We interviewed Auckland singer songwriter Miller in June, just as he released his debut EP, “Shoot Me In The Heart”. We found it to be an accomplished set of songs from a young man with undoubted musical ability and an ear for a melody. They were mostly slower songs, but catchy, with Miller revealing a nice turn of phrase in lyrics. (“Praise the Lord and thank God for ammunition”, from the title track, seems a particularly apt line given recent events in the USA)
Now Miller has taken another big step, this week appearing for the first time with a full band. The venue was the cosy and intimate setting of Golden Dawn bar in Ponsonby.
My immediate impression was this was a band who seemed like they’d been together for a while – they were a tight unit who sounded completely comfortable with Miller’s songs. Clearly a lot of thought has gone into the arranging, with Miller still playing solo on acoustic guitar at times, before his band members would kick in to give the songs a fuller sound. The band was made up of Nathan Boston on lead guitar, Michael White on bass, Dean Tinning on drums and Bonnie Hurunui on backing vocals and percussion. Miller played all the instruments on the EP, and here he added lead guitar and keyboards to his main duties of lead vocals and acoustic guitar.
It was a short set of seven songs, with the band playing the bulk of the EP, as well as a new song, “Nothing” and a re-working of “Stand By Me”. I thought this a brave choice, given it’s so well known and so many artists have covered it. But he stayed true to his style and it worked.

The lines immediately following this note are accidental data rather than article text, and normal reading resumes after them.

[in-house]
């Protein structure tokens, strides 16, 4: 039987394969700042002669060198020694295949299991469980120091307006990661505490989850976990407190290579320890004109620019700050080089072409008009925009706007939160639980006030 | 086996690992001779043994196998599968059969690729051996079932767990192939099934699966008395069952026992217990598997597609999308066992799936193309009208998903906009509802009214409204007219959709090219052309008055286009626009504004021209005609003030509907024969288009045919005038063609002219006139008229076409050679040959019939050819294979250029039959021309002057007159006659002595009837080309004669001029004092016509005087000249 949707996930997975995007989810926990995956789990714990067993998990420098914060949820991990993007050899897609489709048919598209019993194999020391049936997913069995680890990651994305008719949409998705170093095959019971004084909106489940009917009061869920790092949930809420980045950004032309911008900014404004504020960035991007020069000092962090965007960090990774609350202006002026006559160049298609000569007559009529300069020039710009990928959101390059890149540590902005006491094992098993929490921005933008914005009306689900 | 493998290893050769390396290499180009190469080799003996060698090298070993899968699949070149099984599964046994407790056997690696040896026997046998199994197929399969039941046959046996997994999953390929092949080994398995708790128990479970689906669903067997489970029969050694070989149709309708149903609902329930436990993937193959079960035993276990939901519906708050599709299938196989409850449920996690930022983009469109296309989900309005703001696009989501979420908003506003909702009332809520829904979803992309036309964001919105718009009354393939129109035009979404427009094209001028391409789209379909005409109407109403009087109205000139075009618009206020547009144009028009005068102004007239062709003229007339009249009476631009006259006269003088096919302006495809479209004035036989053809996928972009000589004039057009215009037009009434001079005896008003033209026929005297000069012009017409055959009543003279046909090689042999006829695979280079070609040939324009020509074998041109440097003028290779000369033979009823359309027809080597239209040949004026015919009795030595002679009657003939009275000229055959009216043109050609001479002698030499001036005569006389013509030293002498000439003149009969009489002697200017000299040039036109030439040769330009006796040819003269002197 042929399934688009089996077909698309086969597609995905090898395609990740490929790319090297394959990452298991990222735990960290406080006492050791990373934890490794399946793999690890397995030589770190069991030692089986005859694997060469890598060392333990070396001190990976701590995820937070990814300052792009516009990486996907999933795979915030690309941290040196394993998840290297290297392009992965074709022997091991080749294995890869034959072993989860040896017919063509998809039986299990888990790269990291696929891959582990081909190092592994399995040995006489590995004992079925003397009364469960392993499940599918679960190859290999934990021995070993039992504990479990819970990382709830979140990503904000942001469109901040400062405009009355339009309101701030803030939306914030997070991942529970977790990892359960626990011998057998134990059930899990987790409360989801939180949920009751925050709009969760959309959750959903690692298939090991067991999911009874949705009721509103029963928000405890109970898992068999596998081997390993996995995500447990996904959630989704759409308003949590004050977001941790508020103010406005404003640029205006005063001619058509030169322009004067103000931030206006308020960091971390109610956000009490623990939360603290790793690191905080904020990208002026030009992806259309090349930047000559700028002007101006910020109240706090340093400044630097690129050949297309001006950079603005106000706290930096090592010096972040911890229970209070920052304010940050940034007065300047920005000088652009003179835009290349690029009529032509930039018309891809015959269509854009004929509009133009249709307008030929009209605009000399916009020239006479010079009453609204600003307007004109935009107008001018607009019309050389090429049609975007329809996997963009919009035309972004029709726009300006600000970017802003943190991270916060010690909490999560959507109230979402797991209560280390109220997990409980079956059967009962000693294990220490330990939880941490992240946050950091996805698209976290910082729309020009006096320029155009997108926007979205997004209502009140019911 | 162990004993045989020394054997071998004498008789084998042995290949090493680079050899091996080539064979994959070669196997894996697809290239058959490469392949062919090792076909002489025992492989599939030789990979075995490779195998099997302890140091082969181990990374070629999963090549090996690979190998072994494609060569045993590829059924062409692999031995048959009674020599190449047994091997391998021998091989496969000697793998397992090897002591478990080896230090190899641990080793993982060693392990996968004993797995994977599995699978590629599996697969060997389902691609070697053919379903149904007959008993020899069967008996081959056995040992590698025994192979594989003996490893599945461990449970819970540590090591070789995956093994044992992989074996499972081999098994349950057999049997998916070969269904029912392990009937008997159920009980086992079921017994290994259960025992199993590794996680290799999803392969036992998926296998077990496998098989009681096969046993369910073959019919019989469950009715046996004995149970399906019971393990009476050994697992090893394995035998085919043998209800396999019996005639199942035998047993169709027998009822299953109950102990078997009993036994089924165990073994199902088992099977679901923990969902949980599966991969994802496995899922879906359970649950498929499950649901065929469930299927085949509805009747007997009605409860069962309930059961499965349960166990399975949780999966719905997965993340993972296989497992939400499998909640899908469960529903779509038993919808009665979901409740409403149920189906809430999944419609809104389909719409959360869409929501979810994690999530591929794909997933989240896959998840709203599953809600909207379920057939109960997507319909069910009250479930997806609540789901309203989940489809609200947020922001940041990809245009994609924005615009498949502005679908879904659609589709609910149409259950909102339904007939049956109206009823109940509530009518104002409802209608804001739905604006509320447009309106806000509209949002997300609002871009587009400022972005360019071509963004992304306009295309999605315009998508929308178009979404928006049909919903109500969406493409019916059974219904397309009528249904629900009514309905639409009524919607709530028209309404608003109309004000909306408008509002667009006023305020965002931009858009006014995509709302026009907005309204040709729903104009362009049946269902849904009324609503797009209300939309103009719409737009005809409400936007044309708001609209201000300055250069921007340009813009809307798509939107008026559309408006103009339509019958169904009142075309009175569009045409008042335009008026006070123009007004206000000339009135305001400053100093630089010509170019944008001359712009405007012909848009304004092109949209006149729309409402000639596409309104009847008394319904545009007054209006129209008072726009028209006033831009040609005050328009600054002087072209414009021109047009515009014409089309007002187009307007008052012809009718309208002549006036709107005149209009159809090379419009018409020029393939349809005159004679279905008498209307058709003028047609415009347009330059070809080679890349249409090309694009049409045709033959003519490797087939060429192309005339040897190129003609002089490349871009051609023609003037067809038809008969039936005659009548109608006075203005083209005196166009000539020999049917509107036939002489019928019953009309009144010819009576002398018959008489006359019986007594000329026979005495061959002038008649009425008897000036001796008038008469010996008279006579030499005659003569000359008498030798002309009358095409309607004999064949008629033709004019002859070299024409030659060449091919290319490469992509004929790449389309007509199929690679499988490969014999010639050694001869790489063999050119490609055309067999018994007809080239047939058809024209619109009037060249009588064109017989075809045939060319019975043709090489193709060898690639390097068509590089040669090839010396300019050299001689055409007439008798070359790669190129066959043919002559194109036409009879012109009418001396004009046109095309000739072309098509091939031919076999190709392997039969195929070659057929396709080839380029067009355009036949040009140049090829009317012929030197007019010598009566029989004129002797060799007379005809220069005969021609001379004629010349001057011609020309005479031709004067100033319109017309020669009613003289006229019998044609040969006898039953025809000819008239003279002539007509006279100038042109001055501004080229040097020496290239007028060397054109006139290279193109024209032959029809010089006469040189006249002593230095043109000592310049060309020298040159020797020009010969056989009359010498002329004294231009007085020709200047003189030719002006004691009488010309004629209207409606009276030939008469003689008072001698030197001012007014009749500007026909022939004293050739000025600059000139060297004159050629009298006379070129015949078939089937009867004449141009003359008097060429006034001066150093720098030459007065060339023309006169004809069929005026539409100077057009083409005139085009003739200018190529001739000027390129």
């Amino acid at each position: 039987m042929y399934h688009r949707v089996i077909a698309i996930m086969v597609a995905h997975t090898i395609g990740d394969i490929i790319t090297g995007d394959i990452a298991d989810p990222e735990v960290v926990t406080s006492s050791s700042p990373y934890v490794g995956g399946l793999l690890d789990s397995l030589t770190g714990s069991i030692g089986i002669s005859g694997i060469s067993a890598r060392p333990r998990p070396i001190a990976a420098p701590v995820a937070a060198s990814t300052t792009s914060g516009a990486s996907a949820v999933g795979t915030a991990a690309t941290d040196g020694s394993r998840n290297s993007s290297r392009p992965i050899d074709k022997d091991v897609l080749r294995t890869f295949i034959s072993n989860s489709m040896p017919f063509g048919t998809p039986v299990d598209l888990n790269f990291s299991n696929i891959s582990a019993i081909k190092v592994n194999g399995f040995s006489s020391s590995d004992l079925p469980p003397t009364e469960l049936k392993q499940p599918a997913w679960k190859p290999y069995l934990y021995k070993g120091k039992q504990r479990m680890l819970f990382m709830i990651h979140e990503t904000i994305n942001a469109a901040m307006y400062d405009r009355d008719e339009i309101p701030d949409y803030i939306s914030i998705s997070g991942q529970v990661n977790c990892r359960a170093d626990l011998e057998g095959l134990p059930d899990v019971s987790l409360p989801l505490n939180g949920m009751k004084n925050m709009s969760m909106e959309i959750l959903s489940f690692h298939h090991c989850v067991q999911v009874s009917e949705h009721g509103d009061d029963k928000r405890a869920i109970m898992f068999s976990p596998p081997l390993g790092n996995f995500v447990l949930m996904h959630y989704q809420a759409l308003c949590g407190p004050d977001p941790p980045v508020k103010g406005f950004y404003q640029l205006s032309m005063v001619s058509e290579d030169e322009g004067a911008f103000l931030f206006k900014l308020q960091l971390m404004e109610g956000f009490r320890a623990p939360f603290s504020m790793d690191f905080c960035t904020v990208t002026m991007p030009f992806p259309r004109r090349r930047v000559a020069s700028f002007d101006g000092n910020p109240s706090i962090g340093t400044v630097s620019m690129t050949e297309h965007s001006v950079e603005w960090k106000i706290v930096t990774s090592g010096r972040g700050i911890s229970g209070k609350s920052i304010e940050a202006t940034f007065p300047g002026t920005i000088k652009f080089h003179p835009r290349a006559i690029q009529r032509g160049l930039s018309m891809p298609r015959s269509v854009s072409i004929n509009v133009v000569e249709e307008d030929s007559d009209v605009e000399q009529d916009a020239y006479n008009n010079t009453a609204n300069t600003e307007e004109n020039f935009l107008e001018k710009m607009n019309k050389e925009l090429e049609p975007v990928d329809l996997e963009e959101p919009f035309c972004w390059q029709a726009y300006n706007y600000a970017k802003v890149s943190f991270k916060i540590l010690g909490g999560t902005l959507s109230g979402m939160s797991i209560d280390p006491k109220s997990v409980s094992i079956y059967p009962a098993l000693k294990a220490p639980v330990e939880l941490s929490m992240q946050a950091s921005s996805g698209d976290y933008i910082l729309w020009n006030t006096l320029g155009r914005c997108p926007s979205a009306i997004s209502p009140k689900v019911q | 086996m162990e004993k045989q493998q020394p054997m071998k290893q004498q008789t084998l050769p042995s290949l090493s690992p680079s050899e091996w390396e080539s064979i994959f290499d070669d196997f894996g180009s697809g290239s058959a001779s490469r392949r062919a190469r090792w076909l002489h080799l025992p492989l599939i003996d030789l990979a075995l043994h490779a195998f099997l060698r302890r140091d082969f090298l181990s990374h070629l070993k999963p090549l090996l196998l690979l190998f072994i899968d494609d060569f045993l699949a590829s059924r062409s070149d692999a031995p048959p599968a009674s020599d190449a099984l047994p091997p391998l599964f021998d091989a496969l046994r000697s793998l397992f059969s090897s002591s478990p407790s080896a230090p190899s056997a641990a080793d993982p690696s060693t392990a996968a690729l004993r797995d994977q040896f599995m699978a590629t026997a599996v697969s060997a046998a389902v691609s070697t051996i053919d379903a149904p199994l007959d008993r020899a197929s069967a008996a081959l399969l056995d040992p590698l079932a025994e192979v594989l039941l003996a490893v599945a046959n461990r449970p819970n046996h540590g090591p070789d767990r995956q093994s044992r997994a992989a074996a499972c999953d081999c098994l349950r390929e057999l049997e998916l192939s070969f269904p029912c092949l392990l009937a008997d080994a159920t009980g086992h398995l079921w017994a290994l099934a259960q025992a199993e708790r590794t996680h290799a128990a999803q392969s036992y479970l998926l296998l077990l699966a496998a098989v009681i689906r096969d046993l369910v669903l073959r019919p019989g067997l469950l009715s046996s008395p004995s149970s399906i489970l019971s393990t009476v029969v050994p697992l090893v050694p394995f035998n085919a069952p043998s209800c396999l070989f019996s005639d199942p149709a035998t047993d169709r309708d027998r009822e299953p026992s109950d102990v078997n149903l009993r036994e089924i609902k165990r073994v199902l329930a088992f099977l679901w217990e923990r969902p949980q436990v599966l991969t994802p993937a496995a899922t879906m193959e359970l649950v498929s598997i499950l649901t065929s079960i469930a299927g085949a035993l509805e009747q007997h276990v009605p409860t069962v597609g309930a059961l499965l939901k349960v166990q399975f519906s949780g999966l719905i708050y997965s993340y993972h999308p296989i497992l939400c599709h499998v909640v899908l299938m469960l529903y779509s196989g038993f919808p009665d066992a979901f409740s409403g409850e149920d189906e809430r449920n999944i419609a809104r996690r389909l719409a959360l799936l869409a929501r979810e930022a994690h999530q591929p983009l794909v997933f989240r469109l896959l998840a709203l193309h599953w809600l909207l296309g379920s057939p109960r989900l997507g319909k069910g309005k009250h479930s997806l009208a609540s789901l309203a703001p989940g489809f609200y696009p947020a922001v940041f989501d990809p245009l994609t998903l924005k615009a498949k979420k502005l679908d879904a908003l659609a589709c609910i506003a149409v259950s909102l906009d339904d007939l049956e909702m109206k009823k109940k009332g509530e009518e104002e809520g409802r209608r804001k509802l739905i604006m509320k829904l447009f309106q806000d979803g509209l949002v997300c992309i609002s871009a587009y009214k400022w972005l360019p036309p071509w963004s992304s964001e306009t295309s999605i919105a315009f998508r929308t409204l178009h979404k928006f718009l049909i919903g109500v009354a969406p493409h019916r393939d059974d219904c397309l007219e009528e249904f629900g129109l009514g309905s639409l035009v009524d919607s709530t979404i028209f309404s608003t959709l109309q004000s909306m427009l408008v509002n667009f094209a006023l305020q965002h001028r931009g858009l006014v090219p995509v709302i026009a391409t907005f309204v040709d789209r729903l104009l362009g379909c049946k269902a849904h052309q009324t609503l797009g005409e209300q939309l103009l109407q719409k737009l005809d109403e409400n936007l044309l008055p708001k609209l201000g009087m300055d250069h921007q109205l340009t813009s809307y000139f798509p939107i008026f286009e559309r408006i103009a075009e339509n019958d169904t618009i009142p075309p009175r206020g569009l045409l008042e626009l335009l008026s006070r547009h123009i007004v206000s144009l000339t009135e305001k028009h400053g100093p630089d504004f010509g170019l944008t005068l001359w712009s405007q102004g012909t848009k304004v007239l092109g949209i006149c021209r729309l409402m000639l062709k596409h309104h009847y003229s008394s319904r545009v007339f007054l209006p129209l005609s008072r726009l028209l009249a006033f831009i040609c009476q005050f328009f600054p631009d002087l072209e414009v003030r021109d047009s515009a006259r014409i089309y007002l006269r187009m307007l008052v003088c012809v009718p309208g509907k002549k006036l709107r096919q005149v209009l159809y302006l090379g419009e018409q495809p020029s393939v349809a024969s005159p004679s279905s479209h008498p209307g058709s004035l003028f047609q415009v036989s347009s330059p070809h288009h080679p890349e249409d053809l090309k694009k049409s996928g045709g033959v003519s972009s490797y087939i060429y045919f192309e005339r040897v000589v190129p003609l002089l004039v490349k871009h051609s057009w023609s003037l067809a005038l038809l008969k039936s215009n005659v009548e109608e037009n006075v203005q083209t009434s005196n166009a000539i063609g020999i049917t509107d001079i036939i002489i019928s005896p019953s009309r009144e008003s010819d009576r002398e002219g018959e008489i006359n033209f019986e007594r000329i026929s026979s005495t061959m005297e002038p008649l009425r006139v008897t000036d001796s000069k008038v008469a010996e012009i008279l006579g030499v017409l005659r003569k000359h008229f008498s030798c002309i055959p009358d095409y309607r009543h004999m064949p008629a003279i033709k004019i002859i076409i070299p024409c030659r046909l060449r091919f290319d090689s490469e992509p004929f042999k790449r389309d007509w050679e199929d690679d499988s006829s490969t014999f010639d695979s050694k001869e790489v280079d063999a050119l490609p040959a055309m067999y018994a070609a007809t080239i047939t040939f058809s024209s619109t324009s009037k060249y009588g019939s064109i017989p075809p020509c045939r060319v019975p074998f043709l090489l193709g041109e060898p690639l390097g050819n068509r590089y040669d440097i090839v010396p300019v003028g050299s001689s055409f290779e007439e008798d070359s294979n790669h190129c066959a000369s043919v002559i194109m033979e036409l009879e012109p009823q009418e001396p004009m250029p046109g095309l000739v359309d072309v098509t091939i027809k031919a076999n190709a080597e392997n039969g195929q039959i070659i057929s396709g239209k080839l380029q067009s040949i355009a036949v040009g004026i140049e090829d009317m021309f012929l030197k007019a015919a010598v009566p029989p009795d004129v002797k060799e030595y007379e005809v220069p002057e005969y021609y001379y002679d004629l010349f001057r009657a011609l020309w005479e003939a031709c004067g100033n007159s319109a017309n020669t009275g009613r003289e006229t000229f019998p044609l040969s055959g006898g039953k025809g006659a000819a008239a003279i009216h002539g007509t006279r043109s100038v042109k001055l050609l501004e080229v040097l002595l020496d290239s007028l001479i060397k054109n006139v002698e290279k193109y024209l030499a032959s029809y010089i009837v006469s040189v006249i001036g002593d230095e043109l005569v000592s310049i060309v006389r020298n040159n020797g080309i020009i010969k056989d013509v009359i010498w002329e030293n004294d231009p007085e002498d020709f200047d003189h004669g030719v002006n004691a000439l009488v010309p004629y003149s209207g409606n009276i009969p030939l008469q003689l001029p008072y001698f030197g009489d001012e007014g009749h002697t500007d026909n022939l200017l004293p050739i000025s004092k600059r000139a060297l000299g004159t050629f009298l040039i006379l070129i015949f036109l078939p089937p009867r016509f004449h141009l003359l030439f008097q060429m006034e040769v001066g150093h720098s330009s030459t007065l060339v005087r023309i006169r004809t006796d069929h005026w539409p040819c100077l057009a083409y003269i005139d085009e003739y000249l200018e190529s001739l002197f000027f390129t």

And the question of style is an interesting one. I’ve seen Miller referred to as an indie folk/pop artist, which is fair, especially with the slower songs. The duet with Gala on “Full Moon Melody” was a straight out romantic ballad up there with the best of them. But there also seemed something else on offer. During one up tempo phase of “Nothing” I made a note that Tom Petty came to mind. That choppy rhythm guitar was what triggered the thought. And generally, with tastefully constructed lead breaks from Nathan Boston and from Miller himself, and with the soulful backing vocals of Bonnie Hurunui, you got a feeling that the band could go in several directions. In fact it would be an interesting exercise to hear Miller use his folk voice in a grittier soul/blues setting.
Miller himself is at ease fronting the band, as evidenced by his banter with the audience. And he was excited to have the opportunity to present his music, live. There was a lot to enjoy here, and, even better, a lot to look forward to.